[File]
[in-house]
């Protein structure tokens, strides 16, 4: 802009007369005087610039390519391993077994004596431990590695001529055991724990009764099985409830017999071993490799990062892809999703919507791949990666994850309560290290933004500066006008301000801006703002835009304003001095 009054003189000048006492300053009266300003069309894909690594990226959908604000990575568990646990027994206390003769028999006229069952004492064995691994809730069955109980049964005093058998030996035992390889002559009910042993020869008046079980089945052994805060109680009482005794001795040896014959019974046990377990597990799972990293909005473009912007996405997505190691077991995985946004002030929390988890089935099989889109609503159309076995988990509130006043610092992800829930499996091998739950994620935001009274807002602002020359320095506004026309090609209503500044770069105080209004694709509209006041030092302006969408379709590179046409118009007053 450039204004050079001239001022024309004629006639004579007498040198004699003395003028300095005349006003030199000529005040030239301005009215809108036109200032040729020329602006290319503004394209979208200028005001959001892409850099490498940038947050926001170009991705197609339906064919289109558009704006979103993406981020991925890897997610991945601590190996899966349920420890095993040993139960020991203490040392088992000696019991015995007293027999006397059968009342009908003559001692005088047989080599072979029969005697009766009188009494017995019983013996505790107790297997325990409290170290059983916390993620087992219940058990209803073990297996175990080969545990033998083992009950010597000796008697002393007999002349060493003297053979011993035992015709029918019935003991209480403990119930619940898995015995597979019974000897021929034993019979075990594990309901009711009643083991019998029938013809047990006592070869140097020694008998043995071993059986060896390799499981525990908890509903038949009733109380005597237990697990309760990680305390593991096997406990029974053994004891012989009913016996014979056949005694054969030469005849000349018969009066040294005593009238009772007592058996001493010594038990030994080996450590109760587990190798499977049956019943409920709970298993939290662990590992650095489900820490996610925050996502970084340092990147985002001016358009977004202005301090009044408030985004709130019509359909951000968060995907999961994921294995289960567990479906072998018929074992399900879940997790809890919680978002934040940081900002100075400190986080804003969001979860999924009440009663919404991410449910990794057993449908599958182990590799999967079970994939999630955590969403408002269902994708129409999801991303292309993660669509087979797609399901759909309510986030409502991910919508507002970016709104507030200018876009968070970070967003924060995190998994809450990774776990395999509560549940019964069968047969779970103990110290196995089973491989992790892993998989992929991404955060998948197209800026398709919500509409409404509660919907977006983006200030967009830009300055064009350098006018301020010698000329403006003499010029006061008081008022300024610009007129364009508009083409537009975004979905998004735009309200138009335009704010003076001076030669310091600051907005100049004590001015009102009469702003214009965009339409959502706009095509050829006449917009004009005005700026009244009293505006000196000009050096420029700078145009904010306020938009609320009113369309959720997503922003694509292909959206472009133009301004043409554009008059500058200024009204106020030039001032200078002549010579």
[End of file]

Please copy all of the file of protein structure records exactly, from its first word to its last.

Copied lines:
[in-house]
């Protein structure tokens, strides 16, 4: 802009007369005087610039390519391993077994004596431990590695001529055991724990009764099985409830017999071993490799990062892809999703919507791949990666994850309560290290933004500066006008301000801006703002835009304003001095 009054003189000048006492300053009266300003069309894909690594990226959908604000990575568990646990027994206390003769028999006229069952004492064995691994809730069955109980049964005093058998030996035992390889002559009910042993020869008046079980089945052994805060109680009482005794001795040896014959019974046990377990597990799972990293909005473009912007996405997505190691077991995985946004002030929390988890089935099989889109609503159309076995988990509130006043610092992800829930499996091998739950994620935001009274807002602002020359320095506004026309090609209503500044770069105080209004694709509209006041030092302006969408379709590179046409118009007053 450039204004050079001239001022024309004629006639004579007498040198004699003395003028300095005349006003030199000529005040030239301005009215809108036109200032040729020329602006290319503004394209979208200028005001959001892409850099490498940038947050926001170009991705197609339906064919289109558009704006979103993406981020991925890897997610991945601590190996899966349920420890095993040993139960020991203490040392088992000696019991015995007293027999006397059968009342009908003559001692005088047989080599072979029969005697009766009188009494017995019983013996505790107790297997325990409290170290059983916390993620087992219940058990209803073990297996175990080969545990033998083992009950010597000796008697002393007999002349060493003297053979011993035992015709029918019935003991209480403990119930619940898995015995597979019974000897021929034993019979075990594990309901009711009643083991019998029938013809047990006592070869140097020694008998043995071993059986060896390799499981525990908890509903038949009733109380005597237990697990309760990680305390593991096997406990029974053994004891012989009913016996014979056949005694054969030469005849000349018969009066040294005593009238009772007592058996001493010594038990030994080996450590109760587990190798499977049956019943409920709970298993939290662990590992650095489900820490996610925050996502970084340092990147985002001016358009977004202005301090009044408030985004709130019509359909951000968060995907999961994921294995289960567990479906072998018929074992399900879940997790809890919680978002934040940081900002100075400190986080804003969001979860999924009440009663919404991410449910990794057993449908599958182990590799999967079970994939999630955590969403408002269902994708129409999801991303292309993660669509087979797609399901759909309510986030409502991910919508507002970016709104507030200018876009968070970070967003924060995190998994809450990774776990395999509560549940019964069968047969779970103990110290196995089973491989992790892993998989992929991404955060998948197209800026398709919500509409409404509660919907977006983006200030967009830009300055064009350098006018301020010698000329403006003499010029006061008081008022300024610009007129364009508009083409537009975004979905998004735009309200138009335009704010003076001076030669310091600051907005100049004590001015009102009469702003214009965009339409959502706009095509050829006449917009004009005005700026009244009293505006000196000009050096420029700078145009904010306020938009609320009113369309959720997503922003694509292909959206472009133009301004043409554009008059500058200024009204106020030039001032200078002549010579």